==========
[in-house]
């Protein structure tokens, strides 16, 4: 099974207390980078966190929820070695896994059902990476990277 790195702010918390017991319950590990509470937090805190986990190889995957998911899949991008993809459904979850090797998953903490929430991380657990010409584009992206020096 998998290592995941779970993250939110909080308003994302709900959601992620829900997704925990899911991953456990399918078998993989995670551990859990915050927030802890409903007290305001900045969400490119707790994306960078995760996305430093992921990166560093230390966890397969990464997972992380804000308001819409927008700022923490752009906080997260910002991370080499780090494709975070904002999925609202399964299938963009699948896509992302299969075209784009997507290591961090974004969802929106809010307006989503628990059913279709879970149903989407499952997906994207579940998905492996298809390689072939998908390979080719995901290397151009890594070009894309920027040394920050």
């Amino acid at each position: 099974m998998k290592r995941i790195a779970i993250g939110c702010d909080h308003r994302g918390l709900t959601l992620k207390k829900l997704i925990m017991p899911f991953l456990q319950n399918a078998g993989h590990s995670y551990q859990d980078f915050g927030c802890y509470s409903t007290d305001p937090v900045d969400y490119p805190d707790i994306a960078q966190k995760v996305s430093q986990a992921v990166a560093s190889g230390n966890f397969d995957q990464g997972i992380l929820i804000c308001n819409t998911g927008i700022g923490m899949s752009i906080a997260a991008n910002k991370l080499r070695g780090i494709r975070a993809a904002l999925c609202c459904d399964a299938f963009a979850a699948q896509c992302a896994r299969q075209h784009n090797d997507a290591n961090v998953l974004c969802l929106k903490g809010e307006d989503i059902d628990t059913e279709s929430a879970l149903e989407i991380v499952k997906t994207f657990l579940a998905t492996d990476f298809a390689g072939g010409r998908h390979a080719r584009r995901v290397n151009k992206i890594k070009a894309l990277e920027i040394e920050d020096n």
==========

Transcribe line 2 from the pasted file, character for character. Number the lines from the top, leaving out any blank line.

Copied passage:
């Protein structure tokens, strides 16, 4: 099974207390980078966190929820070695896994059902990476990277 790195702010918390017991319950590990509470937090805190986990190889995957998911899949991008993809459904979850090797998953903490929430991380657990010409584009992206020096 998998290592995941779970993250939110909080308003994302709900959601992620829900997704925990899911991953456990399918078998993989995670551990859990915050927030802890409903007290305001900045969400490119707790994306960078995760996305430093992921990166560093230390966890397969990464997972992380804000308001819409927008700022923490752009906080997260910002991370080499780090494709975070904002999925609202399964299938963009699948896509992302299969075209784009997507290591961090974004969802929106809010307006989503628990059913279709879970149903989407499952997906994207579940998905492996298809390689072939998908390979080719995901290397151009890594070009894309920027040394920050």